The group saw the benefit of an association with a wider membership than local government and approached Sir Stephen Tallents, by now a leading figure in the profession, to see if he would be willing to bring in a group of wider practitioners from industry and central government.
The group agreed that the principle of an association was desirable and as the group widened it defined public relations practice as, I quote:
“[…] the deliberate, planned and sustained effort to establish and maintain, by conveying information and by all other suitable means, mutual understanding and good relations between a […] statutory authority, government department, profession or other body or group and the community at large.”
Uneasy relationships with the media
Relationships between public relations and the media have a history of being uneasy.
The News Review, a leading print title of the day, was sceptical about the value of this development. In an article entitled “The Tentacles of the [Public Relations Officer]”, of the early definition it said:
“This turgid description represented the combined efforts of 16 [public relations officers] who for nine months have spent their spare time writing a constitution for an Institute of Public Relations.
The article records the suggestion of Arthur Christiansen, editor of The Daily Mail:
“[Public relations officers] are people who get between newspapers and experts and prevent the newspapers from gathering impartial information.”
And Bert Gunn, editor of The London Evening Standard went further:
“[They] are an obstacle to the journalistic profession. I hate them. If I had my way I would do away with the lot.”
The BBC’s Economics editor Robert Peston, who said much the same recently, but with a lot more wind than Bert Gunn, would be delighted to know his comments about “enemy PRs” have heritage.
A thriving organisation: the first 25-years
Nevertheless, in a relatively short period the group came together to establish a profession and offered the first idea of a definition to set out its scope.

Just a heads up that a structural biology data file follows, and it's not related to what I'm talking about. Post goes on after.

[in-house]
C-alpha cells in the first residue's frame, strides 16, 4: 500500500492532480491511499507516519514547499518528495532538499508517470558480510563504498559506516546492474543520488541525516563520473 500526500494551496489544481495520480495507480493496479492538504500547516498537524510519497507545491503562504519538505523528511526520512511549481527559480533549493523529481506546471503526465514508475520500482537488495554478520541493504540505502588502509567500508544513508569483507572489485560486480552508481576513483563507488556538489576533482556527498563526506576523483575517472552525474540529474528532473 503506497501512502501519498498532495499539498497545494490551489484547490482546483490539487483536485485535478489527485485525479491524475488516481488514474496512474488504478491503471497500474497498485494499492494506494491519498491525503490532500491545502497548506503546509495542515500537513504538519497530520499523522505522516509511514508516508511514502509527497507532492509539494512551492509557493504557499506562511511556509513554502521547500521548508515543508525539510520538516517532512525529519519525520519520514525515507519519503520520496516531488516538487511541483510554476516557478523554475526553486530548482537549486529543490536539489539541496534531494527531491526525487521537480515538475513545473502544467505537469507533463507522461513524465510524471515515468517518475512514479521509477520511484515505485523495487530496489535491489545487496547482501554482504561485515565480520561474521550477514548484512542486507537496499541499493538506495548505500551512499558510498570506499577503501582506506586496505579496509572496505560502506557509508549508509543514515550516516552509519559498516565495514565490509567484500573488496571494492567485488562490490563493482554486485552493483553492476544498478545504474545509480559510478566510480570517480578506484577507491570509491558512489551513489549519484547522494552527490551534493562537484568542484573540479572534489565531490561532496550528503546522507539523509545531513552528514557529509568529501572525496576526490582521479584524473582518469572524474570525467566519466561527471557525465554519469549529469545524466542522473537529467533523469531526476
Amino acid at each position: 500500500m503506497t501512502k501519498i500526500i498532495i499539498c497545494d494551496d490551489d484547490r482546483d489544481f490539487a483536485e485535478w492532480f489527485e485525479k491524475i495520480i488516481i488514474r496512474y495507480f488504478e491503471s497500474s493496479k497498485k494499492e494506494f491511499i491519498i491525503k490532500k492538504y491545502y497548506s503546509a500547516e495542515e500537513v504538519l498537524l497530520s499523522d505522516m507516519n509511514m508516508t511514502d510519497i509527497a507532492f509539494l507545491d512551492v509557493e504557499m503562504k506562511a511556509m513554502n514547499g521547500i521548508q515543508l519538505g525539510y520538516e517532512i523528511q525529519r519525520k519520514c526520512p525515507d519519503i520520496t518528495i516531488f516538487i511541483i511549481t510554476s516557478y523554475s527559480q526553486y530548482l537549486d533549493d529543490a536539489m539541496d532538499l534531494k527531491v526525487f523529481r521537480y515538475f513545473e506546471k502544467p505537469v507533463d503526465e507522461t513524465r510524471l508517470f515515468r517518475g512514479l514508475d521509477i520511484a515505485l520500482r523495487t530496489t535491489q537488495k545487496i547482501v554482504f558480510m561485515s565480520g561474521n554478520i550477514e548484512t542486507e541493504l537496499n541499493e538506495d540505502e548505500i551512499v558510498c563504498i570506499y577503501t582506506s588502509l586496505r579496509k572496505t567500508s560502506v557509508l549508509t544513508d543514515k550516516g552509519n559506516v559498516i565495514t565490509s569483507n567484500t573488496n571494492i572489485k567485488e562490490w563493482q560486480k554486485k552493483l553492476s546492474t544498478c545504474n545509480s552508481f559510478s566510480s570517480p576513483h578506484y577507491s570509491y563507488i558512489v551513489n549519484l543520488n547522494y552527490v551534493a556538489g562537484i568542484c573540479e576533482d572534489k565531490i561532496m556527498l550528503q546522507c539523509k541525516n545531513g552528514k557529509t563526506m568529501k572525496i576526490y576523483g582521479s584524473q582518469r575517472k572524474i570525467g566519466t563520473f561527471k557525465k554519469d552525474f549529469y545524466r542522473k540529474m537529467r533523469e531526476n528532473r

Sam Black, writing of the IPR’s first 25 years, in which it grew from 125 to 3,000 members, said:
“In 1948 public relations was synonymous with the ‘gin and tonic man’ and with ‘whitewash’.
“To dispel this false image and to advance our young profession to maturity was the formidable task facing early Council members.”
Not quite dispelling that myth, he went on to describe the early IPR as a sociable place, with regular lunches at which luminaries from politics and industry would speak.
Nonetheless, looking at the minutes of the first annual conference of the IPR, in September 1948, the concerns of the early profession are very evident:
Under any other business, E. A. Young of Wimbledon Corporation and E. Watson-Keighley of Woolwich Corporation called on the Council to consider a long term policy for training and urged the setting up of an examination in public relations for student members.
Tim Traverse-Healy suggested the Council should commission a text book on the definition of public relations and broaden its outlook by linking with the International Institute of Public Relations.
Learning and development
In the early days, education took the form of weekend conferences and technical schools. The first Local Government Group technical weekend school was held at Pendley Manor, Tring, in April 1949, at which the programme noted ration books were not required.
Sir Stephen wrote in the introduction to the Technical School’s programme. I quote:
“Every member of our Institute, however experienced, realises that there is always something yet to be learned in pursuit of our many sided calling.”
Today we call that Continuing Professional Development. It’s an area where the CIPR is increasingly assertive.
Sessions included: the press; printing and layout; exhibitions and displays; information and advice; and filmstrips as an aide to public relations.
This was a group within an emerging profession deeply involved in the reconstruction of the country post-war and the emergence of the modern welfare state.
It must have been an incredible time.
The agenda outlines how our profession would have explained the rapid redevelopment of the 700,000 properties destroyed in the war, in a world of rationing, conscription, nationalisation and retreat from the British Empire.
The IPR led the way in providing education and training to develop the practice – this stream of work was a constant factor in the Institute’s growth and its development over the years remains one of our strongest features.
At that first conference in 1948, we find a forward looking group concerned with enforceable professional standards as well as education.
Alan Hess presented the Annual Report which noted the desirability of formulating a code of professional standards and conduct as a future project, along with giving a “united voice to the practice of public relations and to enhance its influence.”